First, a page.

LCM Homecoming Parade Info Little Cypress-Mauriceville has announced its Homecoming Parade for September 21. is year’s theme is “Incredible Homecoming.” e parade will begin at Little Cypress Junior High at 2 p.m. and move north on Meeks, turn east on Bear

Path and conclude in the LCM High School parking lot. e parade is open to all LCMHS clubs, organizations and teams, homecoming court, all District departments, campuses and LCM graduating classes celebrating reunions in intervals of 5 or 10. Community floats or vehicles are also invited to participate. Parade fees for community entries are community groups $50, businesses $100, and political ads $150. e Parade Committee reserves the right to refuse any entry which does not conform to the guidelines or does not represent the values upheld by the LCM CISD. Details and registration form can be downloaded at: Factsheet https://bit.ly/2NWdACn and Registration https://bit.ly/2wRIHs3 e registration form should be returned by September 14, to Stacey Smith at LCM High School, 7327 Highway 87 North, Orange, Texas 77632.

LC High School Alumni Reunion to be held e Little Cypress High School Alumni of classes from1953-1979 will hold a reunion on Saturday, September 22, 2018 at the VFW Post 2775 Hall Ballroom, located at 5303 16th St (Hwy 87) in Orange. e Little Cypress Friends Reception will be held from 3 pm to 5:30 pm, with a Baking Contest Judging to begin at 6:30 pm. We will have Music and Dancing from 7:00 pm to 11:30 pm with live music by original Fun Fair Band featuring Mike Poutra, Keith Kyle and Sammy Parish, and DJ Jimmy Guidry. e cost is $15 per person and that includes snacks, soft drinks, coffee, water. Wine, beer and setups will be available at VFW cash bar. ,Mail checks ($15per person) to: LCM Class Multi Class Reunion c/o Bridget O’Bannion, PO Box 2177, Beaumont, Texas 77704-2177. Tickets at the door available for $20 each. (Please note graduation class year and number attending on your check.) All proceeds from this event will be donated to LCM School District and is being held In honor and memory of Kenneth Lewis ’67 and Violet Lewis, Former Educator/Teacher at Little Cypress.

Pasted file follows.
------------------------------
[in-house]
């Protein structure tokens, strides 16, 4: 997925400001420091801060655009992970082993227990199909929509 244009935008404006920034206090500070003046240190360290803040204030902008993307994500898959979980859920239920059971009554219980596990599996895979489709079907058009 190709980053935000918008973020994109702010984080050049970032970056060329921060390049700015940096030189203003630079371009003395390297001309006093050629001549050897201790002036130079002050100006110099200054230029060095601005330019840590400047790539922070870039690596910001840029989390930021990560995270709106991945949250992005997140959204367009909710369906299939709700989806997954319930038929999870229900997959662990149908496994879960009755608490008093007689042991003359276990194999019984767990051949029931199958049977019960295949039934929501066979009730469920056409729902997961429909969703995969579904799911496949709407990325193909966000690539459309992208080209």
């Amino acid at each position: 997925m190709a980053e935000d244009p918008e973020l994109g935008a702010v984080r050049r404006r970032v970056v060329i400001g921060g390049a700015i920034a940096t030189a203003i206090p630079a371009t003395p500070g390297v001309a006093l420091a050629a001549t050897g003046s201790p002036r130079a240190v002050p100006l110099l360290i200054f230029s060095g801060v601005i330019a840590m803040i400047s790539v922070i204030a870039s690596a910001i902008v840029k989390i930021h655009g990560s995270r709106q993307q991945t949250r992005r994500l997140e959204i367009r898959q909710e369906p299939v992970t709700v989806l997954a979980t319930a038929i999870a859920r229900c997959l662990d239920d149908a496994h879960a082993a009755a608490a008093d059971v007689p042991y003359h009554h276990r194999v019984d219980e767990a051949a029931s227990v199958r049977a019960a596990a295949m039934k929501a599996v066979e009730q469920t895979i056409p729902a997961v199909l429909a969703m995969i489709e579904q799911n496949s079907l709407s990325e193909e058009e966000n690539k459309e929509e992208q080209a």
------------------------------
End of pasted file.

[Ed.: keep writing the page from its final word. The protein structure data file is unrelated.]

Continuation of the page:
Cowboy Family Day Mosey on over to downtown Orange for a day of fall fun at the Stark Museum of Art's Cowboy FAMILY DAY on Saturday, September 22, 2018 from 10:00 a.m. to 2:00 p.m. Saddle up, there will be a stampede of activities throughout the Museum, in the courtyard, and in the Walter G. Riedel III Education Center. Round up your family, friends, and neighbors to enjoy a full day of free fun, art and edible crafts, cartoons, live horses, outdoor games, face painting, coloring activities, story time, gallery scavenger hunt, photo ops, and more! Visitors of all ages will have the opportunity to explore the special exhibition, Portraits from Cowboys of Color: Photographs by Don Russell and Cowboy Legends and Life. Take a selfie in our field of bluebonnets and design your own sweet and tasty rodeo artwork at our edible craft station! Watch a classic cartoon that is set in the West in our Mini Movie eater and then create